Wildfire Smoke Updates Home | Archived Wildfire Smoke Updates | Today's Air

Wildfire Smoke Update
for
Thursday, October 4, 2012 3:45 PM

Satellite Photos | Locations and Smoke Conditions


Today's Report and Forecast Today's Summary
Air quality has been GOOD today across Montana. Cumulative particulate concentrations just became MODERATE in Seeley Lake, but hourly concentrations have been GOOD. Satellite images below show that wildfire smoke is being produced from wildfires in Idaho, but atmospheric winds are keeping their smoke out of our state. A few inches of snow also fell on wildfires in the Flathead National Forest/Bob Marshall Wilderness area along the Continental Divide, which have greatly debilitated wildfire activity there.

Tonight, some valley inversions will develop again as temperatures become very cold. Areas of fog are possible again Friday morning. A weak disturbance will pass, so there is another slight chance for a few more sprinkles or snowflakes at low elevations. In the mountains of central Montana, there is a higher chance for light snow. Temperatures will gradually warm over the weekend but the air will still remain fairly unstable as atmospheric winds continue to blow from the northwest. Inversions will occur each night, and most should break by mid-morning each day. Another disturbance will pass Montana on Monday, with another chance for light precipitation Monday and Tuesday. Air quality should remain mostly GOOD across the state for the next few days.
Air quality has been GOOD today across Montana. Cumulative particulate concentrations just became MODERATE in Seeley Lake, but hourly concentrations have been GOOD.
Residents near active fires and under plumes aloft need to remain aware of current conditions and use the visibility guidelines to guide their activity decisions as the situation changes.

Air Quality Bureau
Montana Department of Environmental Quality
Phone: (406) 444-3490
Email: DEQMTSmoke@mt.gov




This is the visible satellite image from 2:30 this afternoon. Clouds are still across the state as the atmosphere remains fairly unstable behind the recent cold front.  

This is the visible satellite image from 2:30 this afternoon. Clouds are still across the state as the atmosphere remains fairly unstable behind the recent cold front.


 
This is a high-definition, colored satellite image from 12:15 this afternoon. The Bitterroot Valley is cloud-free in the center of this image. To the west in Idaho, wildfire smoke remains. Luckily for us, atmospheric winds continue to push almost all of this smoke away from our state.

This is a high-definition, colored satellite image from 12:15 this afternoon. The Bitterroot Valley is cloud-free in the center of this image. To the west in Idaho, wildfire smoke remains. Luckily for us, atmospheric winds continue to push almost all of this smoke away from our state.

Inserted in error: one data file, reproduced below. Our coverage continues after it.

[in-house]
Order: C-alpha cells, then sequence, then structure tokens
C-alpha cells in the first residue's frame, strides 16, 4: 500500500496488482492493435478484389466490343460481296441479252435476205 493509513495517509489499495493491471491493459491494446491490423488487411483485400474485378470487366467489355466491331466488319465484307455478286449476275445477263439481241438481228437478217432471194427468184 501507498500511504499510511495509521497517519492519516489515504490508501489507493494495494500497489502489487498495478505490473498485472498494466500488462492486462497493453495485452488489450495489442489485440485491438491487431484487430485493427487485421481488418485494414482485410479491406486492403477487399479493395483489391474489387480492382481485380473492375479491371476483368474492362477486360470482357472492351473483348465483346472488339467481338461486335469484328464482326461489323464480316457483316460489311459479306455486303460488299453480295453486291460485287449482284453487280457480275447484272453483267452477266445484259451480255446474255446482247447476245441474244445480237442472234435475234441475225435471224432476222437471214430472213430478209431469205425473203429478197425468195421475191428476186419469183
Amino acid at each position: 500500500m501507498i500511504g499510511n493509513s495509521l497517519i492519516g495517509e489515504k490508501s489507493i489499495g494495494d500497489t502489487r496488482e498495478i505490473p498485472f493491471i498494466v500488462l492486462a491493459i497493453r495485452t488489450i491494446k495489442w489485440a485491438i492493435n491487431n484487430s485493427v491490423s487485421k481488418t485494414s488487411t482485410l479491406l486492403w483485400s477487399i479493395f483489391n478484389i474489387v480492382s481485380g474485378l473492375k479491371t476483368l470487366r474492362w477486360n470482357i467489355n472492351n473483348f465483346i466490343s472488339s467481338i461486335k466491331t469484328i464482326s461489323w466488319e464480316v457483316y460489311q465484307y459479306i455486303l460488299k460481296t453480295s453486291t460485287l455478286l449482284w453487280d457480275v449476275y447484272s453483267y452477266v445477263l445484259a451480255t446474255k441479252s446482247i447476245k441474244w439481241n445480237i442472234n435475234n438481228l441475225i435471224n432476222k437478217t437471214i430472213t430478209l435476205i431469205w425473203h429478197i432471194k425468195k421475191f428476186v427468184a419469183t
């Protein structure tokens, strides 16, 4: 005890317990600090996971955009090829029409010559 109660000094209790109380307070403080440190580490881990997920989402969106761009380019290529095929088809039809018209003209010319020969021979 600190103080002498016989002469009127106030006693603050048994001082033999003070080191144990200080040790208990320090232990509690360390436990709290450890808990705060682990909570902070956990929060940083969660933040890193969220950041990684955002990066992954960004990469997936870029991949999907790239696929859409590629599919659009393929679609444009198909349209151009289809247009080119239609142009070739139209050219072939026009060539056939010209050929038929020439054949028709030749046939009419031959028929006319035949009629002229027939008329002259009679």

This morning’s analysis from NOAA’s satellite services division shows the active fires in Montana and the smoke plumes combining and spreading downwind (the analyzed smoke is based on yesterday’s satellite coverage, the fire detects are based on last nights satellite coverage).

This morning’s analysis from NOAA’s satellite services division shows the active fires in Montana and the smoke plumes combining and spreading downwind (the analyzed smoke is based on yesterday’s satellite coverage, the fire detects are based on last nights satellite coverage).

Red indicates hot spot detected. Green represents thin smoke, yellow is moderate smoke, and purple is dense smoke. Fire size is exaggerated for visibility at this scale. To identify individual fires on graphic above go here: http://activefiremaps.fs.fed.us/lg_fire2.php 




Real time particulate information is currently available in most of the larger urban areas from MTDEQ's Today's Air website.

Today's particulate report below compares particulate levels received from DEQ's
reporting stations with MTDEQ’s Health Effect Categories.

Locations and severity of PM 2.5 particulate values over the past 24 hours from the time above.
Health Effects Categories City
  Hazardous  
  Very Unhealthy  
  Unhealthy  
  Unhealthy for Sensitive Groups  
  Moderate

 Seeley Lake B24 

  Good

 Libby
Flathead Valley
Frenchtown
Missoula
Hamilton
Helena
Butte
Bozeman
West Yellowstone
Dillon
Great Falls
Billings
Sidney
 

B1(x) One-hour BAM value (number of values)
B8(x) Eight-hour average BAM
B24 24 hour  average BAM value
Local impacts in areas immediately adjacent to active fires are expected to exceed some or all of the advisory levels.  DEQ recommends the use of local visibility guidelines to evaluate possible health risks and make informed activity decisions.